Pierre Filion (University of Waterloo)
Research Context, Methods and Goals:
Research on suburban infrastructure (supply, demand, governance, risk, vulnerability) consists of comparative case studies based on review of global debates on the relationships of infrastructures and suburbanization.
(a) Technical infrastructure research focused on the development of both water/wastewater and transport infrastructure, paying special attention to developments and place-specific problems in Toronto, Frankfurt, Delhi and Hanoi. It examined technical or institutional innovations in these sectors (e.g. decentralized water/sewage systems, car-free communities), processes of liberalization or privatization, social equity, and ecological sustainability in suburbs. Developments like growth and shrinkage, gentrification, or public budgetary crises can challenge traditional forms of infrastructure provision and require new technical/institutional solutions and (sub)urban policies. Work here focused on the interplay of suburban development and infrastructures, identifying and comparing specific suburban infrastructure regimes and their place-specific problems, vulnerabilities, potentials, and shifting governance structures.
(b) The experience and practices of everyday life are influenced by the institutions and social infrastructures of everyday life. This research mainly took place in Hanoi, Vietnam but links into Canadian and South African projects, exploring the context of social infrastructure, decision-making about the provision of social infrastructure, the roles of various actors, and the strategies employed by households and individuals as they cope with insufficiencies. When state actors are unable or unwilling to provide some or all social infrastructure in the suburbs, how do suburbanites cope? Does the organization and provision of social infrastructure then occur outside the state, and do such spontaneous, small-scale cooperative moments mitigate the lack of hard infrastructure such as electricity and water, which are often not available in unplanned suburban settlements? This research provided much-needed exploration of the social infrastructure of new suburbs, asking how suburbanites engage with, adapt, and self-provide institutions, facilities, and services. Research included surveys and semi-structured interviews with residents, officials, and others responsible for or engaged in the provision of such infrastructure.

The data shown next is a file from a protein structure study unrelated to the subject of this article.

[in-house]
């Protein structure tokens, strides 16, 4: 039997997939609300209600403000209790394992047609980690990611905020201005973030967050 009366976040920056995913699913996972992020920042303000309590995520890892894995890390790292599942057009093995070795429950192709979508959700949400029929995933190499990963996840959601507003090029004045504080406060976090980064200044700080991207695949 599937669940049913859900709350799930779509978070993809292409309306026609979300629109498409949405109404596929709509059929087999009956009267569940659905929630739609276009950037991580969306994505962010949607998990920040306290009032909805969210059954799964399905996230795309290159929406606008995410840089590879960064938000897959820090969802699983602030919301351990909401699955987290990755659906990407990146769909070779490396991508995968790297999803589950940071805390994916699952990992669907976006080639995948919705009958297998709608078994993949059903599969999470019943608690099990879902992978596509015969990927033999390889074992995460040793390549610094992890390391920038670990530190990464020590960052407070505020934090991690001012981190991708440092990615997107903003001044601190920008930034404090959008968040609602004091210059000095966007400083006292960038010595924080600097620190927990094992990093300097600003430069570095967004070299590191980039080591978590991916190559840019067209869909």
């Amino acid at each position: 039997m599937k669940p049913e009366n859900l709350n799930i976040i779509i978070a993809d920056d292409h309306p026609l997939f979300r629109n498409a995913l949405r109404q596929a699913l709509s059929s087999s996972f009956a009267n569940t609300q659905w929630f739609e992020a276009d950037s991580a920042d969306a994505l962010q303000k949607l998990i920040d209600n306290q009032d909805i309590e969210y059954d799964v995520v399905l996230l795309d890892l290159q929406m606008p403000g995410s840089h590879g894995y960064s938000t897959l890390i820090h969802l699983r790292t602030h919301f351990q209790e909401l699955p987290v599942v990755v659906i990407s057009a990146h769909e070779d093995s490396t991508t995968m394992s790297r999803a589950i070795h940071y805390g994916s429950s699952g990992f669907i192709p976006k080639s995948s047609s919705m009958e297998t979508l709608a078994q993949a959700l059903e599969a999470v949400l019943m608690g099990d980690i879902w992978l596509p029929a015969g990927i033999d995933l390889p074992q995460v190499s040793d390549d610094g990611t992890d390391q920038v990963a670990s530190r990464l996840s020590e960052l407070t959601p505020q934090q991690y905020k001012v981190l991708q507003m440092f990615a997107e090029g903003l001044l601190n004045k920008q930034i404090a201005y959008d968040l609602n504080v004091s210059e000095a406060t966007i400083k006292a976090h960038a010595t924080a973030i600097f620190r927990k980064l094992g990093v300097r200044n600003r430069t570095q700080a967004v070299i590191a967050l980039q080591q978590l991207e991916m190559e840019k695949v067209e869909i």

Research & Dissemination:
The Global Suburban Infrastructure Workshop was organized jointly by the Faculty of Environmental Studies at York University and the University of Waterloo's School of Planning. It took place at the University of Waterloo, June 14 -16, 2015.
Critical Perspectives on Suburban Infrastructures: Contemporary International Cases edited by Pierre Filion and Nina M. Pulver was published in 2019 by the University of Toronto Press.The book adopts an international approach, grounded in case studies from three continents and discusses infrastructure issues within different suburban and societal contexts.
Presentations & Publications: